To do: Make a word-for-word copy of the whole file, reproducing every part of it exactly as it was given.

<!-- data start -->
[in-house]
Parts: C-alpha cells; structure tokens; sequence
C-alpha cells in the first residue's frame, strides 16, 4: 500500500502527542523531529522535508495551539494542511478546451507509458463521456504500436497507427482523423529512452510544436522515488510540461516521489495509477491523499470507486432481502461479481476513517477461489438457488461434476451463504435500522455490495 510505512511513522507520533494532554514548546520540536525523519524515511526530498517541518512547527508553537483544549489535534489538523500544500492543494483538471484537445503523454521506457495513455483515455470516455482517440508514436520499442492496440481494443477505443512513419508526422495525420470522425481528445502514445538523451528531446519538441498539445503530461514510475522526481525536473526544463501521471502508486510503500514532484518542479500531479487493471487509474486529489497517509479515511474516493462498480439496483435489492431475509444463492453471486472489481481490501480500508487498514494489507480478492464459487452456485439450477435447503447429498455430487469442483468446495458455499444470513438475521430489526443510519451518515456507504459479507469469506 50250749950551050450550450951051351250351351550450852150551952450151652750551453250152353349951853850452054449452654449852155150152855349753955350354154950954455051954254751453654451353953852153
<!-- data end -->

[in-house]
Parts: C-alpha cells; structure tokens; sequence
C-alpha cells in the first residue's frame, strides 16, 4: 500500500502527542523531529522535508495551539494542511478546451507509458463521456504500436497507427482523423529512452510544436522515488510540461516521489495509477491523499470507486432481502461479481476513517477461489438457488461434476451463504435500522455490495 510505512511513522507520533494532554514548546520540536525523519524515511526530498517541518512547527508553537483544549489535534489538523500544500492543494483538471484537445503523454521506457495513455483515455470516455482517440508514436520499442492496440481494443477505443512513419508526422495525420470522425481528445502514445538523451528531446519538441498539445503530461514510475522526481525536473526544463501521471502508486510503500514532484518542479500531479487493471487509474486529489497517509479515511474516493462498480439496483435489492431475509444463492453471486472489481481490501480500508487498514494489507480478492464459487452456485439450477435447503447429498455430487469442483468446495458455499444470513438475521430489526443510519451518515456507504459479507469469506 50250749950551050450550450951051351250351351550450852150551952450151652750551453250152353349951853850452054449452654449852155150152855349753955350354154950954455051954254751453654451353953852153